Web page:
I know that had nothing to do with dreams about drinking lol... sorry
  • @nxl Don't know how I missed this post over the last few days. When I was in rehab years ago, everybody was having dreams that had to do with their drug of choice. People would report them almost daily.
    On April 1, I'll be 5 years into sobriety and while they don't happen nearly as much, I still have drinking dreams. It's always a variation of the same dream. I have beer put in front of me and I say I can't drink it. Then, the dream jump-cuts to the future and I'm sitting in front of a few empty pint glasses and I'm left wondering "How and why did I forget that I can't drink?"
    The bitch of it is, I don't even get to drink the alcohol in the dream, just deal with the shame and guilt of having fallen off the wagon. I hope the dreams will stop someday, they probably only come once every couple months at this point. Those are dreams that are nice to wake up from and realize I haven't really relapsed.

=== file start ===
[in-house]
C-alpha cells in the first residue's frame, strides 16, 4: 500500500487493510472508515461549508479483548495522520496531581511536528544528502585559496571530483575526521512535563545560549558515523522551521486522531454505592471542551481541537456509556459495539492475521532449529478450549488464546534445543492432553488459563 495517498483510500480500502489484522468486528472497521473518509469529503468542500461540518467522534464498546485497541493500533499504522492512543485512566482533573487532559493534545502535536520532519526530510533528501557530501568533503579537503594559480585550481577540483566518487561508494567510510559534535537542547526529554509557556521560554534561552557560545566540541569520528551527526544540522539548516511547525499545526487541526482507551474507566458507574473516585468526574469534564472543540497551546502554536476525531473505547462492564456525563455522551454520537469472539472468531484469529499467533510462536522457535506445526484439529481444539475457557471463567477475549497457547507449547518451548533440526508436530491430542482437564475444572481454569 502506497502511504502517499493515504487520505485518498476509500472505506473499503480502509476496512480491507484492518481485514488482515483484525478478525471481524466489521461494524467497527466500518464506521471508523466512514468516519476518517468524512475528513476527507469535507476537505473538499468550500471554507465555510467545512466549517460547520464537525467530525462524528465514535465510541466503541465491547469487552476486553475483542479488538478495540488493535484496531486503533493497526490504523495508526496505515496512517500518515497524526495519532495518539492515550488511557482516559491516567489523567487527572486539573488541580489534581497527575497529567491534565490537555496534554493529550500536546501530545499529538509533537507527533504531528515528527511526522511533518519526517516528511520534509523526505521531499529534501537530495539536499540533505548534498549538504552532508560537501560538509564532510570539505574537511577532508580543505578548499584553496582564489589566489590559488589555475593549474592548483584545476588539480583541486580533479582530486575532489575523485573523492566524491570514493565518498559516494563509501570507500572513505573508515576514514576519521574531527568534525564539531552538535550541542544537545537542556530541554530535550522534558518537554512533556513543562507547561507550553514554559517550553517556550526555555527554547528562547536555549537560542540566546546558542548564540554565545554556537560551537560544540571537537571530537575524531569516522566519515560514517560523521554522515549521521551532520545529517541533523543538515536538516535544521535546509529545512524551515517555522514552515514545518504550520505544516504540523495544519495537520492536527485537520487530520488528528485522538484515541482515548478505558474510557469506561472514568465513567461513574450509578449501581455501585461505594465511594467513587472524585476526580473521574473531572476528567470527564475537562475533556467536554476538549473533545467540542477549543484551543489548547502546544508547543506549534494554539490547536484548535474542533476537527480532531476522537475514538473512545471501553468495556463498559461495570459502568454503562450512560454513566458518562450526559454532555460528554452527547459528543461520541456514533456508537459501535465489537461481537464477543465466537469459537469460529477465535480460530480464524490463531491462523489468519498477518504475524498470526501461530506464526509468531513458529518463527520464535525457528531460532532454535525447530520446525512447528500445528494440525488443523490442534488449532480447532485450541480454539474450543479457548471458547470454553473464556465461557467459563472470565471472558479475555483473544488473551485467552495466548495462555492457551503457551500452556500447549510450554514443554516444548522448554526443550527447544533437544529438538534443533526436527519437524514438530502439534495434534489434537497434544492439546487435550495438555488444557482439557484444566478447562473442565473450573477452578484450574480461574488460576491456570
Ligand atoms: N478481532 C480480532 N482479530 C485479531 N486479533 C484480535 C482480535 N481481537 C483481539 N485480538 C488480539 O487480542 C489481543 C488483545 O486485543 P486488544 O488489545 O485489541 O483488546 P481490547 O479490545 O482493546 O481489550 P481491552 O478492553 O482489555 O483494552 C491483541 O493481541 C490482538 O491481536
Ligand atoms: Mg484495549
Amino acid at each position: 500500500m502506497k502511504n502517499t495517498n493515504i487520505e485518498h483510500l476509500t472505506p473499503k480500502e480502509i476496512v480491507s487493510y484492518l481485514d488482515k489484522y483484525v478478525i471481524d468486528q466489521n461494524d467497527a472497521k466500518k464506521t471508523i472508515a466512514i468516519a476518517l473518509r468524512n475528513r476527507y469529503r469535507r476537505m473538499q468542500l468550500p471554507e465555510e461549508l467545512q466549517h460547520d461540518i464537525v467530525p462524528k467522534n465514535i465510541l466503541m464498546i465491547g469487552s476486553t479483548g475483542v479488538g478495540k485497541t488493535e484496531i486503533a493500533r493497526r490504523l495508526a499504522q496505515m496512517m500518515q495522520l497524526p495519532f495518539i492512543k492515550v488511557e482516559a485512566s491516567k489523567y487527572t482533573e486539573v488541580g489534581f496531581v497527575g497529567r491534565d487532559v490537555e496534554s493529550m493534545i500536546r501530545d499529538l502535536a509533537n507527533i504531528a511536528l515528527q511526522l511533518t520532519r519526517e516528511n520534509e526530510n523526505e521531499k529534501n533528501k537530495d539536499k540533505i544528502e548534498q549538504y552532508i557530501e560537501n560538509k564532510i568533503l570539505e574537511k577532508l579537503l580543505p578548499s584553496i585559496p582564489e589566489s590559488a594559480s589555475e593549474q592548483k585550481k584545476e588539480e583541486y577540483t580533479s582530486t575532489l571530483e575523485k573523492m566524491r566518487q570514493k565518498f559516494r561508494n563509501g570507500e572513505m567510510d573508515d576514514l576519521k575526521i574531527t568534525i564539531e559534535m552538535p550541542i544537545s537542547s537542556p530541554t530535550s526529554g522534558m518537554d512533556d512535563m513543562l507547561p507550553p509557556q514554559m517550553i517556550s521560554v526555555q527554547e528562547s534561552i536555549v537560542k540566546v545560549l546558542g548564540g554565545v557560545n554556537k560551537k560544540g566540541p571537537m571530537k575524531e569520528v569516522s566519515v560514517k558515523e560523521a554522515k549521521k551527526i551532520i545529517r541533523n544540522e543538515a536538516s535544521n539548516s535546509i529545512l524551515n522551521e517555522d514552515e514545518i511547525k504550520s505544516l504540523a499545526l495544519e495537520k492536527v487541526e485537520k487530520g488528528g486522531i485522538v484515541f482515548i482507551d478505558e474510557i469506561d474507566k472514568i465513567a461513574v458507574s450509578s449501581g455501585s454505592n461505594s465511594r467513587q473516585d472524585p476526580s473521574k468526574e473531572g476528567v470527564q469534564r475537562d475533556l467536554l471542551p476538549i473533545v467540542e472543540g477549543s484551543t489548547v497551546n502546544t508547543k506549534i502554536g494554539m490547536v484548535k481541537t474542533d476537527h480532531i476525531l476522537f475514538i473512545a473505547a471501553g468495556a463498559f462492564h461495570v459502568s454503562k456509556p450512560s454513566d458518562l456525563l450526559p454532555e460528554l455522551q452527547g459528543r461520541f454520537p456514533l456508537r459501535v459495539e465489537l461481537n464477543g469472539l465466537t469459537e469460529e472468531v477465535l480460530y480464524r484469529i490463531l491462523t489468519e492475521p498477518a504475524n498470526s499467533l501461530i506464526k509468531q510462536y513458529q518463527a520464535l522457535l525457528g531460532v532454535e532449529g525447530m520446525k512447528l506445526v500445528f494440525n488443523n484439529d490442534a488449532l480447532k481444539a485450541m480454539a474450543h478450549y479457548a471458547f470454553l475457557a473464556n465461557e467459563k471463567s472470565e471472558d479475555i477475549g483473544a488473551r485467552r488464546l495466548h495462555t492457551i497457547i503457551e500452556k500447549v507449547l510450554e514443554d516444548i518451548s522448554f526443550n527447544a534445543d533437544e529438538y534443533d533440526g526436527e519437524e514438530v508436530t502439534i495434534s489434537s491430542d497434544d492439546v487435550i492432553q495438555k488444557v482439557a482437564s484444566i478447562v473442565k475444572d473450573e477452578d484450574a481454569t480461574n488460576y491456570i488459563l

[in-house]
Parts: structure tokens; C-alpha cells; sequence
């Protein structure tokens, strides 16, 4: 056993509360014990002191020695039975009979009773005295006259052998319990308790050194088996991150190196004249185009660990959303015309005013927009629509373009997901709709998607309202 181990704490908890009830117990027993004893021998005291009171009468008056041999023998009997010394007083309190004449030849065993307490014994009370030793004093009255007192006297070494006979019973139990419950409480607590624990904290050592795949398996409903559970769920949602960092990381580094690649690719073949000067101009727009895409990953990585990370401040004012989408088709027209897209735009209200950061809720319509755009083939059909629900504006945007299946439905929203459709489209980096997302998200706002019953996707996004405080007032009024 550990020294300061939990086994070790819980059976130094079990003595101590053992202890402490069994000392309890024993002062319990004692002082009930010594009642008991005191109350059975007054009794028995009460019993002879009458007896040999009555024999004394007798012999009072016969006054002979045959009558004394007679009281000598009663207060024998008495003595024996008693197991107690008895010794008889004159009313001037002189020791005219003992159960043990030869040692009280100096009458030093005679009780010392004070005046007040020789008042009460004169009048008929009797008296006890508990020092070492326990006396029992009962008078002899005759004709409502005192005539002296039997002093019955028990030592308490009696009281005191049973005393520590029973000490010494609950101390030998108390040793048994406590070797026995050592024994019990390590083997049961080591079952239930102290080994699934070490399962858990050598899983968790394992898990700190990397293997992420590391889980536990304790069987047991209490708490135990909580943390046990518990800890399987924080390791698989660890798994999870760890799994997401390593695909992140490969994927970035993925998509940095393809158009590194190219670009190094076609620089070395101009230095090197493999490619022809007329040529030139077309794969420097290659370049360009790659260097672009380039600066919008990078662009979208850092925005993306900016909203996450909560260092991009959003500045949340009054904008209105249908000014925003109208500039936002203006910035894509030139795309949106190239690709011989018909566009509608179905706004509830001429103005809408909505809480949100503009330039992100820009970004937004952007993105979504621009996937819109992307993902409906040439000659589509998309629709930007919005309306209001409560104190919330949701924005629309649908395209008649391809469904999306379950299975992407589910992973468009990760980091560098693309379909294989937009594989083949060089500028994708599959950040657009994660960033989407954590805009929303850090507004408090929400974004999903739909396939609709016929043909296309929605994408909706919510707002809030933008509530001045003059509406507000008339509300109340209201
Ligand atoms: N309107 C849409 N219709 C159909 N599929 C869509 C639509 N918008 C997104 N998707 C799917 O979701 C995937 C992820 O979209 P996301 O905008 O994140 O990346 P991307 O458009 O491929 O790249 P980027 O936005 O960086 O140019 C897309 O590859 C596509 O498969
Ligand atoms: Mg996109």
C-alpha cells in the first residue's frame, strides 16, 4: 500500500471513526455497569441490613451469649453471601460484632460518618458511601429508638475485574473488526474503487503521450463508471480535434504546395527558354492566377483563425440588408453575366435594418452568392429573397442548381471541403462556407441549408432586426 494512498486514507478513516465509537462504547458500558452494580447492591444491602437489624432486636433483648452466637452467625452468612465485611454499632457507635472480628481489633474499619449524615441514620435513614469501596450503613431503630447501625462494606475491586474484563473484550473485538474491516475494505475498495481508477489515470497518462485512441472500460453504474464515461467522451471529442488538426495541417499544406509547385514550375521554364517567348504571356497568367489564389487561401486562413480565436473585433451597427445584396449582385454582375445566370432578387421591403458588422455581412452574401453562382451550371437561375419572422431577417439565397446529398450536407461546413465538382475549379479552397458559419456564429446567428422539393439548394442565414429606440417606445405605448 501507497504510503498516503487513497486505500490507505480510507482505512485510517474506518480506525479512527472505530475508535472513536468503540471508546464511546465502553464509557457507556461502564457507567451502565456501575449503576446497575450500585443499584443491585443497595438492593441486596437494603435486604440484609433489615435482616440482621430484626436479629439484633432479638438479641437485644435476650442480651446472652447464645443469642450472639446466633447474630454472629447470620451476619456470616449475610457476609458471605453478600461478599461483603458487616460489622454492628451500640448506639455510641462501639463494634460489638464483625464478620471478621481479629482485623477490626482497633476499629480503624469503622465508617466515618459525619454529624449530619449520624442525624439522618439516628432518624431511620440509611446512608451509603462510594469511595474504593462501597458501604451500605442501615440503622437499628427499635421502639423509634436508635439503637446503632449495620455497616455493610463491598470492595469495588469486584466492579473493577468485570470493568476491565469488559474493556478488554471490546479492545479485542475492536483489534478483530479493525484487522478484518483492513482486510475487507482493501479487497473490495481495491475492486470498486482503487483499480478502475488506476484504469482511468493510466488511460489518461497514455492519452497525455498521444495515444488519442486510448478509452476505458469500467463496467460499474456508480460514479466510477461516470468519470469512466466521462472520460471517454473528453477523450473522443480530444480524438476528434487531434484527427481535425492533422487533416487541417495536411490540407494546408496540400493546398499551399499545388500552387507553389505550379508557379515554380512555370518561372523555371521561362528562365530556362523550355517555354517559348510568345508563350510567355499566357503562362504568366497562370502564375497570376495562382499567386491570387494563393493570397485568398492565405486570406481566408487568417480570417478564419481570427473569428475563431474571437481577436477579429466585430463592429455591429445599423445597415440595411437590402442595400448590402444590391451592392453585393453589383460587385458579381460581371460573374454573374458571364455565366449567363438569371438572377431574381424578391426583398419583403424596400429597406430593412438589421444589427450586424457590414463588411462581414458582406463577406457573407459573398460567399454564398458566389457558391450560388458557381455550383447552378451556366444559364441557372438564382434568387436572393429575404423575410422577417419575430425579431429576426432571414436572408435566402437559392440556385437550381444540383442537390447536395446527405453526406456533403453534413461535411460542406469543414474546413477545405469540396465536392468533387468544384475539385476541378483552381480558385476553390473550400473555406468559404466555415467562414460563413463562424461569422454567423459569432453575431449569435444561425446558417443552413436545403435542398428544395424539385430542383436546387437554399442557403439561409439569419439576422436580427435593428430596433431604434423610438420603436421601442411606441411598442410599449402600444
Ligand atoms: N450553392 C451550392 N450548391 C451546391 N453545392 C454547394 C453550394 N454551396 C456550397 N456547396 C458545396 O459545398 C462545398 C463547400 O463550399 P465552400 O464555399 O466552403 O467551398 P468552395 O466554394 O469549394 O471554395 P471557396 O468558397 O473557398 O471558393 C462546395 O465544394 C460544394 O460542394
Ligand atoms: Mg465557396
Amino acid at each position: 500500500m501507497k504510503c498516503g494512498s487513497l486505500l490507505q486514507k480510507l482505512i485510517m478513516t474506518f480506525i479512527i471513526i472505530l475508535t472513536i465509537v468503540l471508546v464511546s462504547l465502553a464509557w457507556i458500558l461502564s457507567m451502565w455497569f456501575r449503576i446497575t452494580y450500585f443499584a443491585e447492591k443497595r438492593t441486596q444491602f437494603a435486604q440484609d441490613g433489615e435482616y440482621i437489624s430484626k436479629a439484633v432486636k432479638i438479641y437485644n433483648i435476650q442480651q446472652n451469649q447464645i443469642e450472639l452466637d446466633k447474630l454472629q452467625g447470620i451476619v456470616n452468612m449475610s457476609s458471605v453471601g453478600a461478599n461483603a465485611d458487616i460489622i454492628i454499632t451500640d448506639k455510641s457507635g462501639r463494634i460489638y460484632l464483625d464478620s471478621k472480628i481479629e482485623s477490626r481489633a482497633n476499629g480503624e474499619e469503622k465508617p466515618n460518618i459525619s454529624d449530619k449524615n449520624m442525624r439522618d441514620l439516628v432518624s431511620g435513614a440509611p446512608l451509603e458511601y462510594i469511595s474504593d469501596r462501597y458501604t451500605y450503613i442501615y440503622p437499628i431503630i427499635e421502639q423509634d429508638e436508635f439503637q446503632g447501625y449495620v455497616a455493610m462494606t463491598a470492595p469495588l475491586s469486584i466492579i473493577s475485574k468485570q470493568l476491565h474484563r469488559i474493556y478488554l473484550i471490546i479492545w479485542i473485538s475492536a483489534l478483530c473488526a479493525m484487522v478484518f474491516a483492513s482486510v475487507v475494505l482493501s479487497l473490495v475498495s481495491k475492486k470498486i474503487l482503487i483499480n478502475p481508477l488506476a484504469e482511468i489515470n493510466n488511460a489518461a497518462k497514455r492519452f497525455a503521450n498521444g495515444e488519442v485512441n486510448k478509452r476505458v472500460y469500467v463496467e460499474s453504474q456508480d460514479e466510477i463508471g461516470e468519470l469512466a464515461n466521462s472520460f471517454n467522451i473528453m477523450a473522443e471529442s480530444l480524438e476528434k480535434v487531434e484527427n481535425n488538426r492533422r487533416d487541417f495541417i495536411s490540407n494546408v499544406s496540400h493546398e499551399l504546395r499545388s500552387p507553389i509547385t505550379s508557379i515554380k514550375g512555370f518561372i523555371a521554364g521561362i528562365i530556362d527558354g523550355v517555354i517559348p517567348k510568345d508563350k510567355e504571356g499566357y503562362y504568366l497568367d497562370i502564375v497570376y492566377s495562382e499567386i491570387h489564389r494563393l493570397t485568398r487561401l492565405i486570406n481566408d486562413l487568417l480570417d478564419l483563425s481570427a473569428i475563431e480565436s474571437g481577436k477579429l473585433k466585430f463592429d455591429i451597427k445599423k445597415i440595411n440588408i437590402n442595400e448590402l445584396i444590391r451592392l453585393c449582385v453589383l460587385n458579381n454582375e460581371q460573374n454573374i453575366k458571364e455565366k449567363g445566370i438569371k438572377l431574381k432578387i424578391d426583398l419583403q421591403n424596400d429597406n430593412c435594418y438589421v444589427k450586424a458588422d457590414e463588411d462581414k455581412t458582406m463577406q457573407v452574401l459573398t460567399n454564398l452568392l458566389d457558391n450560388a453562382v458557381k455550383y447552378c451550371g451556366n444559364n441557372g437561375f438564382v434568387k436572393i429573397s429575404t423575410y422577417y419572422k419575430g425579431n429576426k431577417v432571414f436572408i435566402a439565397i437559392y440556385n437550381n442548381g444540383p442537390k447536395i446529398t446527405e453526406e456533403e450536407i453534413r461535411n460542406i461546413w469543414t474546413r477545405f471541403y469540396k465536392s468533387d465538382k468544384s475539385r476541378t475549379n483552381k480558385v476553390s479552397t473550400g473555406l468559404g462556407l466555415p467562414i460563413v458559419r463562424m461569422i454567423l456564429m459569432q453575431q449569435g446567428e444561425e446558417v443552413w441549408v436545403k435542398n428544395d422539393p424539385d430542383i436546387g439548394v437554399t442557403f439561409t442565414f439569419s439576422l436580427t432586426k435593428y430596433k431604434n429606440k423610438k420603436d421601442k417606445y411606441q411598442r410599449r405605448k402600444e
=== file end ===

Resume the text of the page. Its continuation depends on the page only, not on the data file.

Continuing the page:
• Im not so sure we should be calling them dreams folks.

    The horrors is way more apt in my most humble of opinion.

    Mine lasted for about the first two months of sobriety, it was almost as if the frigging things were waiting for me to actually sleep. Horrible nasty vengeful nightmares where I was on the recieving end of an unmerciful beating was one which had a very ironic twist to it. ( what dreammare doesnt hey?)

    sleep well tonight folks.
  • Great thread here! Thanks to all who posted. I agree with a lot of it and from what i've heard, they do decrease over time.... and, they can be productive in the way that your subconscious mind may be processing and working out what needs to be worked out....

  • @Vicbrenan Nope, I am not spiritual in my journey or any other aspect. Concur that an important part of the journey to freedom is forgiving one's self for actions, and I think I have to some degree, but I still feel guilt and shame over them. Forgiveness, at least to me, doesn't mean that the slate is wiped clean, it just means that the transgressions (my own or others) don't bear as much weight in the future. Maybe because holding grudges aren't productive, maybe because the reasoning is justifiable. If I forgive someone, I still remember the time they let me down, but I don't hold it over them, or make them do anything else to prove they won't do it again, as an example.

    To be clear, I am not saying that I am consumed with guilt and remorse. But, those drinking induced shames pop into my nugget now and then, and I still feel bad about them. Like the time I lied about eating the cookies when I was young or other things. I can regret the memories, some more than others, but I concur, they are lessons, and powerful tools for seeing the right direction going forward.